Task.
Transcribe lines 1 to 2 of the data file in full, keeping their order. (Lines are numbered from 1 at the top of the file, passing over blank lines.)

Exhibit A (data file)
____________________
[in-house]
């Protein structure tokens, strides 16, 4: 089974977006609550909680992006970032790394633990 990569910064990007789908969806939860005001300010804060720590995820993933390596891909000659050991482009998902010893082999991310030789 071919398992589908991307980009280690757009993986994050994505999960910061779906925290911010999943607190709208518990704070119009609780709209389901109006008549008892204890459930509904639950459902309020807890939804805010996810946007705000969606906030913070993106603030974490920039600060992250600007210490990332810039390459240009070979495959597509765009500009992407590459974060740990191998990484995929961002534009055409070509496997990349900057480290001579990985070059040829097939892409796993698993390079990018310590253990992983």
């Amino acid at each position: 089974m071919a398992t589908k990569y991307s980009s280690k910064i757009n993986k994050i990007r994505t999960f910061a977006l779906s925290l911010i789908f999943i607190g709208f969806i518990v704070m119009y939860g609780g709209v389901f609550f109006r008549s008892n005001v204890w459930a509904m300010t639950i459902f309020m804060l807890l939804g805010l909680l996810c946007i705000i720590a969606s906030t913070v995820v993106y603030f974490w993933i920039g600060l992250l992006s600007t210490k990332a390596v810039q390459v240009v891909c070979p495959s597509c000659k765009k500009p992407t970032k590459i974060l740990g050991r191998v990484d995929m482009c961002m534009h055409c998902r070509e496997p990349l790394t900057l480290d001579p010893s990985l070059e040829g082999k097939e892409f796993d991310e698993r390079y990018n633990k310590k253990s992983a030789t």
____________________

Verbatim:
[in-house]
């Protein structure tokens, strides 16, 4: 089974977006609550909680992006970032790394633990 990569910064990007789908969806939860005001300010804060720590995820993933390596891909000659050991482009998902010893082999991310030789 071919398992589908991307980009280690757009993986994050994505999960910061779906925290911010999943607190709208518990704070119009609780709209389901109006008549008892204890459930509904639950459902309020807890939804805010996810946007705000969606906030913070993106603030974490920039600060992250600007210490990332810039390459240009070979495959597509765009500009992407590459974060740990191998990484995929961002534009055409070509496997990349900057480290001579990985070059040829097939892409796993698993390079990018310590253990992983």